As the war progressed, the decision of the “complete annihilation of the Jews” made at the Wannsee Conference in January 1942 was authorized. More Jewish prisoners started to arrive, which created logistical problems for the Nazi management at Auschwitz I. Thus, a new prison site with additional prison camps, gas chambers and crematoriums were created a short distance away, extending the scope of the whole operation. This site came to be known as Auschwitz II – Birkenau. After visiting the crematorium area in Camp I, Sirajul walked towards Camp II.

He entered Auschwitz II – Birkenau through a gate near the iconic tower-like main gate. Then, walking on a path running parallel to the original train track that was used to bring the prisoners in boxed rail cars, he arrived at the area of the complex where the passengers disembarked. After witnessing the horrible crimes that had taken place in the complex, Sirajul took a somber, panoramic look at the entrance behind him, and then looking above at an overcast sky with dark clouds, he felt as if time had completely stopped. While walking inside Camp II, with its overwhelming size, the barb-wired fence, and the guard watchtowers, Sirajul was overcome by the enormity and scope of Nazi evil. That fact was further proven by the scattered remnants of prison camps, gas chambers and crematoriums throughout the complex, which were destroyed by the fleeing Nazis to hide their atrocities from the rest of the world. A few of the intact prisoners’ camps were open to the visitors to get an impression of the living conditions that existed there. Sirajul walked through a couple of them to see for himself the primitive living conditions and sleeping arrangements.

While wandering on the ground of this hellish place, Sirajul thought about the extreme human evil that caused the deaths of millions of innocent lives, and this realization began to disturbed him. He looked around and realized that other members of the group were also going through the same thought process, one that created a visual image of an unbearable sound of silence. He also ruminated how the expression “Never Again” failed again and again in modern times in Sudan, Bosnia, Rwanda and many other places where genocides played out while the rest of the world watched.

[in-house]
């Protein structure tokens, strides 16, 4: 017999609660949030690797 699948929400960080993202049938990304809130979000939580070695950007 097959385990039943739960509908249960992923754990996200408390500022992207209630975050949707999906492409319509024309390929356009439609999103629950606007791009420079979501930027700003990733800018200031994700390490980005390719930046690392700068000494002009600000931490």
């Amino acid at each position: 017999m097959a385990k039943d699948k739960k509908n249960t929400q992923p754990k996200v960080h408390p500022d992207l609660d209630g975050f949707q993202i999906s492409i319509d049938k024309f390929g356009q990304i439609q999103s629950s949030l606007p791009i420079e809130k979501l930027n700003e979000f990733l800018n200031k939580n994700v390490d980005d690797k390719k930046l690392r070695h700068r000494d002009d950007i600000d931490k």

In the recent political climate in the U.S., a presidential candidate, whose campaign was filled with hateful rhetoric against minority ethnicities and religious beliefs, became the “unexpected” president. Subsequently, President Donald Trump ordered the closing of the country’s border to the citizens of a few selected countries. Recently, his spokesperson falsified a historical fact by making this statement: “…someone as despicable as Hitler who didn’t even sink to using chemical weapons,” while adding “…when you come to sarin gas, he was not using the gas on his own people the same way….” Finally, this spokesperson labeled the Nazi concentration camps collectively as “Holocaust Centers.” These falsifications reminded Sirajul, a naturalized citizen from a minority background, about the consequences of the rise of the Third Reich in Germany before the Holocaust. Nowadays, he remembers reading the words by the historian George Santayana etched on the wall of the Entrance Hall of Auschwitz: “Those who cannot remember the past are condemned to repeat it.”

However, Sirajul feels grateful to have finally visited Auschwitz to honor the millions of fallen victims of the Holocaust.

About the Author

Sankar Chatterjee

A PhD-level scientist, Sankar Chatterjee possesses the passion for traveling worldwide to immerse himself in new cultures and customs to discover the forgotten history of the societies while attempting to find the common thread that connects the humanity as a whole for its continuity. His most recent (2016 – 17) essays appeared in The Vignette Review, Wilderness House Literary Review, The Missing Slate, Scarlet Leaf Review, The Drabble, Funny in Five Hundred, Friday Flash Fiction, Ad Hoc Fiction, Subtle Fiction, Quail Bell Magazine, Travelmag – The Independent Spirit, Three Drops from a Cauldron, and in DEFY! anthology (Robocup Press).